The PT may introduce exercises to the patient intended to improve strength and range of motion. The focus will be on the injury site and the joints that surround the break. Exercise serves to ensure that the bone can tolerate the stresses and loads the patient may encounter during daily activities. The patient needs to discuss what exercises are best suited for their condition with their physician and PT.

How Long Should You Stay in Physical Therapy?

Each femur fracture case is different. Therefore, each patient may heal at a different rate. It takes approximately eight weeks in general for the healing of a fracture. However, various factors may influence recovery time, such as the patient’s age, history, type of fracture, and more. The PT will provide the patient an idea of how long their rehabilitation program should expect to last.

A broken leg may be painful and may result in a significant loss of function. The main goal after a fracture is for the patient to work to regain strength and mobility. Physical therapy is essential in the recovery process as it may assist the patient in returning to optimum functional mobility. Without proper rehabilitation, the patient may suffer from complications such as weakness, inflammation, and chronic pain. Any of these may cause difficulty performing physical activities and walking.

Recovering Personal Injury Compensation After an Accident

After an accident resulting in traumatic injuries such as a broken leg, injured parties may qualify for financial recovery of medical expenses, lost income, and other losses related to the incident. It is essential to review the claim with an injury lawyer as several factors may influence the case, such as the nature of injuries and length of recovery. Each case is subject to a two-year statute of limitations outlined in the California Code of Civil Procedure Section 335.1. Therefore, it is crucial to discuss the situation with an attorney right away.

Medical Expenses in a Personal Injury Case

The purpose of damages in a personal injury claim is to compensate an injured party (plaintiff) for actual losses caused by the at-fault party (defendant). Therefore, California law allows plaintiffs to seek reimbursement of economic damages such as medical bills from the defendant in a civil case. Payment of medical expenses incurred will depend on the evidence provided in establishing they are reasonable and necessary.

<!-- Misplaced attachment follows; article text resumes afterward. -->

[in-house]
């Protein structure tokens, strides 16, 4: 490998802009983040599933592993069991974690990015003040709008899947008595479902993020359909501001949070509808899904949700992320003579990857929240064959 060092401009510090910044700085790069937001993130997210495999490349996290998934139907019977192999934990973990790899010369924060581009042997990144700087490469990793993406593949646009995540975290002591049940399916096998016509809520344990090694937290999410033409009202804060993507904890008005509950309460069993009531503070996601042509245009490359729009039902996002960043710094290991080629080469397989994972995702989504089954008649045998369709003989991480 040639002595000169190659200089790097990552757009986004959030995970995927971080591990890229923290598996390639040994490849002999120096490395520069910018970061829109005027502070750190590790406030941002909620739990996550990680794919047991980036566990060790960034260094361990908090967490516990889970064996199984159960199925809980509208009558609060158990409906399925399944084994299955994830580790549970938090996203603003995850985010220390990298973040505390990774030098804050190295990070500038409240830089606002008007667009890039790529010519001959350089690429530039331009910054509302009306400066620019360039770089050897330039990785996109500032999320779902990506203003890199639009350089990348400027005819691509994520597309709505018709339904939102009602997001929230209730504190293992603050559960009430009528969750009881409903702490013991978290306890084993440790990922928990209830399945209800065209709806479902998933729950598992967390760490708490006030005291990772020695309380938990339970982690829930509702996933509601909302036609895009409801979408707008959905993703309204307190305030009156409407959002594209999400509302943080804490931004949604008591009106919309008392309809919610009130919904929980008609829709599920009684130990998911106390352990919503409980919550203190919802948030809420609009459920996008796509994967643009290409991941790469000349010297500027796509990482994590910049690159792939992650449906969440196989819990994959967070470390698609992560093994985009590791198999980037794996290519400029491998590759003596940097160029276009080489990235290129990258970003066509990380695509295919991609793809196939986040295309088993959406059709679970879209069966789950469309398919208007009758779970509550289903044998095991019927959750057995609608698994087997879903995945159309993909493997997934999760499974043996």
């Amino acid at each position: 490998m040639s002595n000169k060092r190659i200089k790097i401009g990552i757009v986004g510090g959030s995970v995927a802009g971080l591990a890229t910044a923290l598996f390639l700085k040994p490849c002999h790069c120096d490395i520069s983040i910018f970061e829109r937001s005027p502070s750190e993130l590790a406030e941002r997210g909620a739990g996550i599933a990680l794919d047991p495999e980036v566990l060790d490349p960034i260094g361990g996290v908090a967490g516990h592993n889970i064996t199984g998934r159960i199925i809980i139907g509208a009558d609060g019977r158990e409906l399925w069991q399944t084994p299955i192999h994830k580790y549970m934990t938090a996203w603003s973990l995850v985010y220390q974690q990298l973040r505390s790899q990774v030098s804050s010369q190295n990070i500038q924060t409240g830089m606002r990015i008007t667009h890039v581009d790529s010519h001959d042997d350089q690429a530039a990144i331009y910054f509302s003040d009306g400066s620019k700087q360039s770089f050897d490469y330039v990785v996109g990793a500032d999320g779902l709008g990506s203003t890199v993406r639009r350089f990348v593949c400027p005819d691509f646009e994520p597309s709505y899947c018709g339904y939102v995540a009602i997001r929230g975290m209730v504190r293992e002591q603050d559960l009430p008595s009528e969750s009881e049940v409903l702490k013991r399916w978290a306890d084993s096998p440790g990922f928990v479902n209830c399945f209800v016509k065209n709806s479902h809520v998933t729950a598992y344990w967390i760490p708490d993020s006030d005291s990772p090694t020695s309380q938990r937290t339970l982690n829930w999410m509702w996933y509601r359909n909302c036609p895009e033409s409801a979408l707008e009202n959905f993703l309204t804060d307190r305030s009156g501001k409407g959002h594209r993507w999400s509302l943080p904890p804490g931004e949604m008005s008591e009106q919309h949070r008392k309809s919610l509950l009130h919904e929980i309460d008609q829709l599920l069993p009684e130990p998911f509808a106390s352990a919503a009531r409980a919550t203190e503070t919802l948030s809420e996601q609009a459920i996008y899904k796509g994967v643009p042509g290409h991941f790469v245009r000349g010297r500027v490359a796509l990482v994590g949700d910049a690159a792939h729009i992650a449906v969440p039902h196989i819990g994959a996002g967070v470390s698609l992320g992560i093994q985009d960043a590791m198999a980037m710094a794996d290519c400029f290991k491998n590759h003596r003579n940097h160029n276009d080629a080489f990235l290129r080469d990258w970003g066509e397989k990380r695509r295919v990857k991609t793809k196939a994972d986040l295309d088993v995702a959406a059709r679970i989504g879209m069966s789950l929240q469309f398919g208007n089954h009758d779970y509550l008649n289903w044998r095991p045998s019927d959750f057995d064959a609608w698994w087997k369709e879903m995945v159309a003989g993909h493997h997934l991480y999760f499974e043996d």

In California, the injured party is generally entitled to compensation for payments made out of pocket for the actual dollar value. This may include payments to the pharmacy for prescription medication, health insurance deductibles, co-payments, and more. Insurance companies often inspect amounts for services charged by physicians for accident-related treatment visits. If the charges are deemed unusually high in comparison to other physicians in the area, then the insurer may have reason to challenge the value of services being billed to the patient.

What Medical Documentation Do You Need for a Personal Injury Claim?

The process for providing proof of medical treatment and expenses for injuries related to an accident is generally simple. The submitted medical records contain details on the billed treatment and indicate the services provided for accident-related injuries. These charges are generally included in the value of a personal injury claim. The records may also include information on the period that a patient is under a physician’s care.

There may be factors that may prompt disputes regarding charges for medical care. This may include gaps in treatment or charges for experimental or unusual treatments. For the patient, it is essential to discuss their case with an injury lawyer before changing or concluding treatment programs. Failing to follow physician orders or ending treatment early will lead to potential health implications and impact the claim. For details on the types of factors that may affect the value of a case, watch this video.

Contact a Femur Fracture Attorney Today

If you have suffered a traumatic injury in an accident such as a broken leg, you may find yourself paying for medical expenses related to the incident before receiving any compensation from the insurance company representing the at-fault. One of the most commonly overlooked aspects of a personal injury claim is reimbursement of medical bills. It is crucial to understand that not all expenses for medical care may be reimbursed unless they have been proven to be reasonable and necessary through evidence.

Insurance companies are in the business of devaluing claims as a way of protecting their bottom line. In such situations, it is essential to work with a personal injury lawyer who can provide the proper evidence that reimbursement of accident-related treatment is reasonable and necessary. To get started, reach out to our legal team today to receive free, friendly advice from one of our femur fracture lawyers at (916) 921-6400 or (800) 404-5400. Unlike insurers, our attorneys will always have your best interests at heart.